The market flash points for 2015 are not limited to the obvious suspects, like Ukraine and ISIS. In fact, most of the obvious suspects are not terribly impactful on major markets, and some have the perverse effect of providing “good news” for markets the worse their situation becomes. For example, to the degree that Ukraine-related sanctions on Russia damage German growth rates, the market believes that this forces still greater ECB market accommodation and direct propping-up of financial asset prices in the Eurozone. The non-obvious suspects I’m looking at are countries that, like Ukraine, find themselves with one foot in one civilization and one foot in another but, unlike Ukraine, are much more central to global markets. Those countries are Greece, Turkey, Iran, Egypt, and South Korea. I wrote about Greece two weeks ago, so won’t repeat all that here. Turkey, Iran, and Egypt are all the same basic story – ancient civilizations that had their day in the sun many centuries ago and are now being consumed by the Borg-like entity that is Islam. Persia, the most potent of the three cultures, is completely lost. Egypt is lost but hasn’t realized it yet, like a chicken running around with its head cut off. Turkey, the least of the three, has adopted enough Western antibodies to provide some resistance, but it’s just a matter of time before it becomes the Sick Man of Europe once again. South Korea … judging from how little it is discussed in the Western press it sometimes seems like no one cares about South Korea, and that’s a mistake. No country on earth is split between more civilizations, and no country is as sensitive AND vulnerable to the clashes that are coming down the pike.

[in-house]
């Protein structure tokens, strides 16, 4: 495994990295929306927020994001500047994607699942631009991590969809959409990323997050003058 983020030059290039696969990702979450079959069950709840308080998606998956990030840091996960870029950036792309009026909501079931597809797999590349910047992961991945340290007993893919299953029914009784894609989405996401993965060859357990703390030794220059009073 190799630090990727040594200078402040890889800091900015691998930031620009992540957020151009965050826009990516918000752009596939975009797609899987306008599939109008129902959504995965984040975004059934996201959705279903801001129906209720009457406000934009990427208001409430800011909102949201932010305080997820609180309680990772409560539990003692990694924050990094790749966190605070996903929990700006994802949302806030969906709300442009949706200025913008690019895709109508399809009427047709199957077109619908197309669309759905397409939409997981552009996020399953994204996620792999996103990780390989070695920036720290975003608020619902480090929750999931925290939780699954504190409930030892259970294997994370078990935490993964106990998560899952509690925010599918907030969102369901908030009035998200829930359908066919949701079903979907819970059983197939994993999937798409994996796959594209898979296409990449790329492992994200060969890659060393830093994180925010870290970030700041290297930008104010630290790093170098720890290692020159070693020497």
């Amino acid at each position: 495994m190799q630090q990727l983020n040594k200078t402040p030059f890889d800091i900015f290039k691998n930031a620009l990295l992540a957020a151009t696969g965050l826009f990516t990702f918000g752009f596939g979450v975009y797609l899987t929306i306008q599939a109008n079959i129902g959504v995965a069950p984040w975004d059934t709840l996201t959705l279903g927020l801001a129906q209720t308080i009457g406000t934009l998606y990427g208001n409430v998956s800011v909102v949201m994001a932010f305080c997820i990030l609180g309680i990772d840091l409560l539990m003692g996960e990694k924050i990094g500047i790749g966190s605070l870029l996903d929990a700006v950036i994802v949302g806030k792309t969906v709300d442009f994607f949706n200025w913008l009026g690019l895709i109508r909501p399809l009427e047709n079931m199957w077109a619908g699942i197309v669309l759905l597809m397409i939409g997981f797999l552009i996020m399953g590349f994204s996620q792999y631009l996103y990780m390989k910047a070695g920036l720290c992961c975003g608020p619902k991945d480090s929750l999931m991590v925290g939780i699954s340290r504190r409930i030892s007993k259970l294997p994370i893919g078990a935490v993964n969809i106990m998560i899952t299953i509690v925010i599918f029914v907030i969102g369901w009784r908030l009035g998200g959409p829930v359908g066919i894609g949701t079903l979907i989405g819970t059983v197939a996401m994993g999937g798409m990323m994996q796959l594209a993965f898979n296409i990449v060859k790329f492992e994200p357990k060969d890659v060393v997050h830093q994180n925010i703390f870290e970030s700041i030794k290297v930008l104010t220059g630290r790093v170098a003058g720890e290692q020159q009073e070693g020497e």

So … am I terrified by the Clash of Civilizations? Am I getting out of the market and running for the hills? No. Not yet, anyway. So long as the market is dominated by the Narrative of Central Bank Omnipotence, any of these flash points that I’ve mentioned will inevitably be seen through the lens of monetary policy accommodation, making bad news in the real world good news for major stock markets, particularly here in the US. Global growth will get even more pathetic, of course, but that’s positive for major government bonds. Of all the flash points above I’m probably most concerned about Greece, but even then the concern is more for what Greece ultimately means for Italian politics than for what it means to Europe or major global markets directly.

What scares me about the Clash of Civilizations is that the three leaders of the three biggest civilizations – the US (Western), China (Sinic), and Russia (Orthodox) – will misplay their hands and take on another civilization directly or, worse, take on each other, and that will vaporize the Narrative of Central Bank Omnipotence in a nanosecond. The existential risk here for markets is not that China/Russia/Europe/America might “collapse”, whatever that means. No, the existential risk is that the great civilizations of the world will be “hollowed out” internally, so that the process of managing the ten thousand year old competition between civilizations devolves into an unstable game of pandering to domestic crowds rather than a stable equilibrium of balance of power. Don’t take my word for it. Take the word of America’s finest diplomat since Benjamin Franklin, writing in his final book and delivering his most important warning.